According to one report, the high inflation during the 1970s combined with the restrictive rent control policies in the city meant that buildings were worth more dead for the insurance money than alive as sources of rental income; as investments, they had limited ability to provide a solid stream of rental income. Accordingly, there was an economic incentive on the part of building owners, according to this view, to simply let the buildings burn. An alternative view was that the fires were a result of the city's municipal policies. While there are differing views about whether planned shrinkage caused fire outbreaks in the 1970s, or was a result of such fires, there is agreement that the fires in the South Bronx during these years were extensive.

In the South Bronx, the average number of people per [fire] engine is over 44,000. In Staten Island, it's 17,000. There is no standard for manning areas of multiple dwellings as opposed to one- and two-family residences.

— A New York City battalion chief from the New York City Fire Department interviewed in the BBC-TV special "The Bronx is Burning," in 1976.[8]
H.U.D. Secretary Patricia Harris, Jimmy Carter and New York Mayor Abraham Beame tour the South Bronx in 1977.

By the mid-1970s, The Bronx had 120,000 fires per year, for an average of 30 fires every 2 hours. 40 percent of the housing in the area was destroyed. The response time for fires also increased, as the firefighters did not have the resources to keep responding promptly to numerous service calls. A report in The New York Post suggested that the cause of the fires was not arson but resulted from decisions by bureaucrats to abandon sections of the city.[9] According to one report, of the 289 census tracts within the borough of the Bronx, seven census tracts lost more than 97% of their buildings, and 44 tracts lost more than 50% of their buildings, to fire and abandonment.[9]

There have been claims that planned shrinkage impacted public health negatively. According to one source, public shrinkage programs targeted to undermine populations of African-Americans and Hispanic-Americans in the South Bronx and Harlem had an effect on the geographic pattern of the AIDS outbreak. According to this view, municipal abandonment was interrelated with health issues and helped to cause a phenomenon termed "urban desertification".[13]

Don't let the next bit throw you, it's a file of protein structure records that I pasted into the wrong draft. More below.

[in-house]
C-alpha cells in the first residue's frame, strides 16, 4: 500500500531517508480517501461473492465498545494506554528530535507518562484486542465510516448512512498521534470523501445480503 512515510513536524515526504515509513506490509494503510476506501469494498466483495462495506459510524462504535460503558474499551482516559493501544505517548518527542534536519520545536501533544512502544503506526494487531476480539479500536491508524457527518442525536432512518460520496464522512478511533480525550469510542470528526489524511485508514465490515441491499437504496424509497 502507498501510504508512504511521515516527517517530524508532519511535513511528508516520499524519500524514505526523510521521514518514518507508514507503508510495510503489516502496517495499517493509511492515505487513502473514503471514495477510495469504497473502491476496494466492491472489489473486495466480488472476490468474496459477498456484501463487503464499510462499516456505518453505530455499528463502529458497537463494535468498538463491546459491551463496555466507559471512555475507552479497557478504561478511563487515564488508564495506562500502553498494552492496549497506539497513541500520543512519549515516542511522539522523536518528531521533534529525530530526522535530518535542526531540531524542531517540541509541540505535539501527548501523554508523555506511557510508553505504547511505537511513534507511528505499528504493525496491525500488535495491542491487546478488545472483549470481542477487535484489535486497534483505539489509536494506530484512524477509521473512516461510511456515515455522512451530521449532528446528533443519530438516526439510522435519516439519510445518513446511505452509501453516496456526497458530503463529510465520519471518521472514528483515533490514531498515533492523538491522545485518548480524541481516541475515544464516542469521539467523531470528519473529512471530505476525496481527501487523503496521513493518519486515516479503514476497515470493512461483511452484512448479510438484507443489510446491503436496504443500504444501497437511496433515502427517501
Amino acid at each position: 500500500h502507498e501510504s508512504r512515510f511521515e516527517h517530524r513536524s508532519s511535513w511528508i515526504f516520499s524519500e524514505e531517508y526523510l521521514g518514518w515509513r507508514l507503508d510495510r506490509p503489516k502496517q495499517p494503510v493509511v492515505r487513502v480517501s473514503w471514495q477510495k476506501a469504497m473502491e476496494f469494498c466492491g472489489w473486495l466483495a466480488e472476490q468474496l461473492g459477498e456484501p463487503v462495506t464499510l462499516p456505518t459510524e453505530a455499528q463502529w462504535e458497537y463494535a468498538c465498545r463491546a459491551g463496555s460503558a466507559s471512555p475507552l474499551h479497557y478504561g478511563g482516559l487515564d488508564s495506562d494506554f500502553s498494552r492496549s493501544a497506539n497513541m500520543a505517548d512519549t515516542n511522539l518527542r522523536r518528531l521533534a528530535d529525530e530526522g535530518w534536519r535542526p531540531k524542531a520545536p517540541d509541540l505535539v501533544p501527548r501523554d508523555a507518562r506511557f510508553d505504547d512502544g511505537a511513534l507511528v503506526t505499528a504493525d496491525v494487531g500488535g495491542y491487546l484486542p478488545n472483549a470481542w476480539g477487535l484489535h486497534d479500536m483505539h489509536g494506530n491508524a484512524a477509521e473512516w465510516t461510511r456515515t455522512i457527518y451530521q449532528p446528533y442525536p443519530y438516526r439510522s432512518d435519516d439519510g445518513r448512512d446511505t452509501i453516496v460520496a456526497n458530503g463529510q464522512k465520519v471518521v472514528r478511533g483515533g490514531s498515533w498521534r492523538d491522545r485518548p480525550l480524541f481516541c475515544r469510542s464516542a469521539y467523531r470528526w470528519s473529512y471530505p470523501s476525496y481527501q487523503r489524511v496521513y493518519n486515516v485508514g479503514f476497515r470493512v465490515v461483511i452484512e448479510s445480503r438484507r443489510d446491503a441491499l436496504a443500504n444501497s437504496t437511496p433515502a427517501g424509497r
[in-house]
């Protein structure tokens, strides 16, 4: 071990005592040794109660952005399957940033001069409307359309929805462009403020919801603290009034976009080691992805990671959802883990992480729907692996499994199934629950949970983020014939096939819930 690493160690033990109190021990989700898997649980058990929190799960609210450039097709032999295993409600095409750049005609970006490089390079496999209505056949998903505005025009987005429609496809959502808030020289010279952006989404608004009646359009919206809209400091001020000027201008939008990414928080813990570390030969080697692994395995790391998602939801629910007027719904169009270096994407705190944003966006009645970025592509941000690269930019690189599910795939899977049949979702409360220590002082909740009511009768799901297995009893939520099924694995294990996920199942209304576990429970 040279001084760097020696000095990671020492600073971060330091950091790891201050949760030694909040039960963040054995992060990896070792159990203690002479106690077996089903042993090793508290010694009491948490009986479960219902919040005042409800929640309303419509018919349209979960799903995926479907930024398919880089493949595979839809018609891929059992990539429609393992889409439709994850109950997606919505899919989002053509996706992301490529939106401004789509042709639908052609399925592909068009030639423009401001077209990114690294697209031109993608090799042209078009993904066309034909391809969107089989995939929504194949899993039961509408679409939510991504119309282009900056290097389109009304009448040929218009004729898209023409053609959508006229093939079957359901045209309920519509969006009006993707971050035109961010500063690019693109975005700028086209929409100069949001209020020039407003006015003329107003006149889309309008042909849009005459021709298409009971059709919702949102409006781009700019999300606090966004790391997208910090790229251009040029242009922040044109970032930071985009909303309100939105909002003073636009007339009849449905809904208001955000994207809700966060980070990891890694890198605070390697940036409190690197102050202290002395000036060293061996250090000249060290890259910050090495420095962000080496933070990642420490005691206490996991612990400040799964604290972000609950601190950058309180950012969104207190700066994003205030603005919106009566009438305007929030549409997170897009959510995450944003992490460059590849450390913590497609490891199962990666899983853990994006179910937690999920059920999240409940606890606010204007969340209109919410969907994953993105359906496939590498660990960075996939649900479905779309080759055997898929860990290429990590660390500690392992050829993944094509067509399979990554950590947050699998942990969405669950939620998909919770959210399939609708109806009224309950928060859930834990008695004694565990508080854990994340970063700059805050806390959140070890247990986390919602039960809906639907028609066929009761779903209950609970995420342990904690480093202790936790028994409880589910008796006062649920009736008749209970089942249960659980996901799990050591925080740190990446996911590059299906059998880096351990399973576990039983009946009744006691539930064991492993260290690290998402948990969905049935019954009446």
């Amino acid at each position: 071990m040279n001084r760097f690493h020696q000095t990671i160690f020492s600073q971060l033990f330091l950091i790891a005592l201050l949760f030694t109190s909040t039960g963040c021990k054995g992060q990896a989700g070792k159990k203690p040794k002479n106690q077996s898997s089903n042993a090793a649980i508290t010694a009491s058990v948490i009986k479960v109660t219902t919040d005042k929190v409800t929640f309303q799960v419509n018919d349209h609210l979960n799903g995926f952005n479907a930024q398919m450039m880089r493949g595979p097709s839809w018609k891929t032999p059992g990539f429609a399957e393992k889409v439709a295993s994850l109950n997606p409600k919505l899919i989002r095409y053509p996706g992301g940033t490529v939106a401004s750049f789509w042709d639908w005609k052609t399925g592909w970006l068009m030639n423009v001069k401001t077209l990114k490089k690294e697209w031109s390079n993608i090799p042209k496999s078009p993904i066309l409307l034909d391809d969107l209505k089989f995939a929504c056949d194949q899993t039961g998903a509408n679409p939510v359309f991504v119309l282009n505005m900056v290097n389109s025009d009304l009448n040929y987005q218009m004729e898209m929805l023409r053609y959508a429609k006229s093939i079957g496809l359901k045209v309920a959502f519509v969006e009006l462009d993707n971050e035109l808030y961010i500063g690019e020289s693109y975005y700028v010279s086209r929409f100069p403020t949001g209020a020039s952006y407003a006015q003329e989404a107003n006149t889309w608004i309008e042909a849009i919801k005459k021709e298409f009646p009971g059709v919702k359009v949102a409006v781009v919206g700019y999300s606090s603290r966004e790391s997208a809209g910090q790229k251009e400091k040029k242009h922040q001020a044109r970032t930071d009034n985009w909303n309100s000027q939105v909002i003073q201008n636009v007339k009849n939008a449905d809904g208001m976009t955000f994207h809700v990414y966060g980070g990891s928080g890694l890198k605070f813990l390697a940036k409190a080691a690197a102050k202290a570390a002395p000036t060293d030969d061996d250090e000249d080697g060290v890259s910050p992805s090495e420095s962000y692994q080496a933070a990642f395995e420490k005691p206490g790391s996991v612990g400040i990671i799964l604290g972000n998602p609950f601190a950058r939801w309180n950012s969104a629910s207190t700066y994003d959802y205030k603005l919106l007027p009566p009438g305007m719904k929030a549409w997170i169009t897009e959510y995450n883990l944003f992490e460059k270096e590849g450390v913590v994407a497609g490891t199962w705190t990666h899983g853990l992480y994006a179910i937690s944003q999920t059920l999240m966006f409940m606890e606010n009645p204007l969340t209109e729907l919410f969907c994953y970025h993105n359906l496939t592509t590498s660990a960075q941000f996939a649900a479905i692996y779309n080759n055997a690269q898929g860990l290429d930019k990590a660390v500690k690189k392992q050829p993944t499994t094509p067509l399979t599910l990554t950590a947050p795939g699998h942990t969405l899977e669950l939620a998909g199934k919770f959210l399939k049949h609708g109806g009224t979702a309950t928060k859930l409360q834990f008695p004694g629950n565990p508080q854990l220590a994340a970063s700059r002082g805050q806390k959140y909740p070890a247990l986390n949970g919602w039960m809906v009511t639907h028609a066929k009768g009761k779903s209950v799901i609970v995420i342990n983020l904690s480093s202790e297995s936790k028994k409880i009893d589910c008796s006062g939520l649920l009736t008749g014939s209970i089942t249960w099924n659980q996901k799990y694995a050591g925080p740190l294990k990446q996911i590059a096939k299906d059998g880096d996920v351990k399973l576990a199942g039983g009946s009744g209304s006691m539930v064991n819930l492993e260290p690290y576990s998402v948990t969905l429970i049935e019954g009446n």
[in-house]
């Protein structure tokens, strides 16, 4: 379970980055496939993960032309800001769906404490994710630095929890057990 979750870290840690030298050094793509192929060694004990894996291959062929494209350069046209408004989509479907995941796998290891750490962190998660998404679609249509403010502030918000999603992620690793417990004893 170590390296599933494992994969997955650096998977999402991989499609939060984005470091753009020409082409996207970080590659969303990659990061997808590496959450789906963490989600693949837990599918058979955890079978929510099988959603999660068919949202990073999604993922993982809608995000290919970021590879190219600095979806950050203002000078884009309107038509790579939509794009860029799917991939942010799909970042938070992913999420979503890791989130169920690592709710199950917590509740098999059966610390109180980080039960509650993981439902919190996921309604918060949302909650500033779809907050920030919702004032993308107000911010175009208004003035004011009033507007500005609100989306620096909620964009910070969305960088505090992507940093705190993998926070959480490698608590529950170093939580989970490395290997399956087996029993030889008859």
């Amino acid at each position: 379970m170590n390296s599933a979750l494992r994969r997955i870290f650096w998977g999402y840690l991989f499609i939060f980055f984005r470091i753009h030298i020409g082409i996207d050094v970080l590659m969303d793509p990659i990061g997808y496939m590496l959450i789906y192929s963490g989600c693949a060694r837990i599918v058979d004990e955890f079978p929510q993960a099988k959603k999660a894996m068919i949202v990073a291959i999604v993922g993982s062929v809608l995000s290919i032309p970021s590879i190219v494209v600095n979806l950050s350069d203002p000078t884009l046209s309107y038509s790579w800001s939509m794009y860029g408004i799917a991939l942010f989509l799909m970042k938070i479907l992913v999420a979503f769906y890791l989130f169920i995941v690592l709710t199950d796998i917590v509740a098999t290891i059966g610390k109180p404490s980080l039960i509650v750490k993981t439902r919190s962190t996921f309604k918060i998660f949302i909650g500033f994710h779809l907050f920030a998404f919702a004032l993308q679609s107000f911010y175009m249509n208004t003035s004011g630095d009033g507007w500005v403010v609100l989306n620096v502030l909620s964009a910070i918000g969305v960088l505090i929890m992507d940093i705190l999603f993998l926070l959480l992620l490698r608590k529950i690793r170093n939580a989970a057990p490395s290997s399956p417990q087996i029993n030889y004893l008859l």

The populations in the South Bronx, Lower East Side, and Harlem plummeted during the two decades after 1970. Only after two decades did the city begin to invest in these areas again.

New Orleans[edit]

New Orleans differed from other cities in that the cause of decline was not based on economic or political shifts but rather a destructive flood caused by a hurricane. In the aftermath of Hurricane Katrina, planned shrinkage was proposed as a means to create a "more compact, more efficient and less flood-prone city".[3] Areas of the city which were most damaged by the flooding - and thus, most likely to be flooded again - would not be rebuilt and would become green space.[3] These areas were frequently less desirable, lower-income areas which had lower property values precisely because of the risk of flooding.[3] Some residents rejected a "top-down" approach of planned shrinkage of municipal planners and attempted to rebuild in flood-prone areas.[2]

See also[edit]


  1. ^ a b NATHAN LEE (July 5, 2006). "'Urbanscapes,' a Documentary on the Decaying of Neighborhoods (movie review)". The New York Times. Retrieved 2012-01-02. 
  2. ^ a b ROBERTA BRANDES GRATZ (September 28, 2010). "It Takes a Neighborhood". The New York Times. Retrieved 2012-01-02. 
  3. ^ a b c d Kenneth M. Reardon (Spring 2006). "The Shifting Landscape of New Orleans". National Housing Institute. Retrieved 2012-01-02. 
  4. ^ a b BRUCE LAMBERT (September 11, 2001). "Roger Starr, New York Planning Official, Author and Editorial Writer, Is Dead at 83". The New York Times. Retrieved 2012-01-02. 
  5. ^ a b c d e The Living City by Roberta Brandes Gratz. Simon and Schuster 1989. ISBN 0-671-63337-6
  6. ^ RACHEL NOLAN (interviewer), Jonathan Mahler (interviewee) (December 19, 2011). "Behind the Cover Story: Jonathan Mahler on Benton Harbor". The New York Times. Retrieved 2012-01-02. 
  7. ^ JONATHAN MAHLER (March 12, 2009). "After the Bubble". The New York Times. Retrieved 2012-01-02. 
  8. ^ a b c d e f A Plague on Your Houses: How New York Was Burned Down and National Public Health Crumbled By Deborah Wallace, Rodrick Wallace. 2001. (Note: fire chief interviewed in the BBC-TV special "The Bronx is Burning," in 1976.) ISBN 1-85984-253-4
  9. ^ a b c Joe Flood (May 16, 2010). "Why the Bronx burned Blame statisticians, not arson. And New York City could be making the same mistake all over again.". The New York Post. Retrieved 2012-01-02. 
  10. ^ a b c SAM ROBERTS (March 30, 2007). "Podcast: Baby Boom Revisited". The New York Times. Retrieved 2012-01-02. 
  11. ^ Breathing Space: A Spiritual Journey in the South Bronx By Heidi B. Neumark
  12. ^ SAM ROBERTS (February 19, 2006). "By 2025, Planners See a Million New Stories in the Crowded City". The New York Times. Retrieved 2012-01-02. 
  13. ^ R. Wallace, "Urban desertification, public health and public order: 'planned shrinkage', violent death, substance abuse and AIDS in the Bronx." Social Science & Medicine, Vol. 37, No. 7 (1990) pp. 801-813 - abstract retrieved on July 5, 2008 from PubMed

Further reading[edit]

  • The City Journal: Roger Starr 1918–2001 by Myron Magnet; Roger Starr had been editor of City Journal
  • In the South Bronx of America by Mel Rosenthal, Martha Rosler and Barry Phillips
  • South Bronx Rising: The Rise, fall and resurrection of an American city by Jill Jones

External links[edit]